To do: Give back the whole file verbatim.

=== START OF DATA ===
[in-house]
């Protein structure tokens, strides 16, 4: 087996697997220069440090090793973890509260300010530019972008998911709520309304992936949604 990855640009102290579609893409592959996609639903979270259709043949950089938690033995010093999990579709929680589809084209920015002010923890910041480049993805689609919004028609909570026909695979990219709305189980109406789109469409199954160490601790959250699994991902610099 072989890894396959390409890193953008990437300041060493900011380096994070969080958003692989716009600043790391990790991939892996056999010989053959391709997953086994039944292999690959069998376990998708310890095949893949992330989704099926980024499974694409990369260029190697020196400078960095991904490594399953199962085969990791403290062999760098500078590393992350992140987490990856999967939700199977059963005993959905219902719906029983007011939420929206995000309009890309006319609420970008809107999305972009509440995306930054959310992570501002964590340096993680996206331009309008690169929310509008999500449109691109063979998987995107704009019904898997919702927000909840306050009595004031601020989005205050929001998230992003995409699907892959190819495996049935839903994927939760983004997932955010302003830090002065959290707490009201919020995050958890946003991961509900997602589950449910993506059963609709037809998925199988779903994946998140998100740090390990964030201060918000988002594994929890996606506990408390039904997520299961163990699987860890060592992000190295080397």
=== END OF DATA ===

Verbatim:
[in-house]
């Protein structure tokens, strides 16, 4: 087996697997220069440090090793973890509260300010530019972008998911709520309304992936949604 990855640009102290579609893409592959996609639903979270259709043949950089938690033995010093999990579709929680589809084209920015002010923890910041480049993805689609919004028609909570026909695979990219709305189980109406789109469409199954160490601790959250699994991902610099 072989890894396959390409890193953008990437300041060493900011380096994070969080958003692989716009600043790391990790991939892996056999010989053959391709997953086994039944292999690959069998376990998708310890095949893949992330989704099926980024499974694409990369260029190697020196400078960095991904490594399953199962085969990791403290062999760098500078590393992350992140987490990856999967939700199977059963005993959905219902719906029983007011939420929206995000309009890309006319609420970008809107999305972009509440995306930054959310992570501002964590340096993680996206331009309008690169929310509008999500449109691109063979998987995107704009019904898997919702927000909840306050009595004031601020989005205050929001998230992003995409699907892959190819495996049935839903994927939760983004997932955010302003830090002065959290707490009201919020995050958890946003991961509900997602589950449910993506059963609709037809998925199988779903994946998140998100740090390990964030201060918000988002594994929890996606506990408390039904997520299961163990699987860890060592992000190295080397």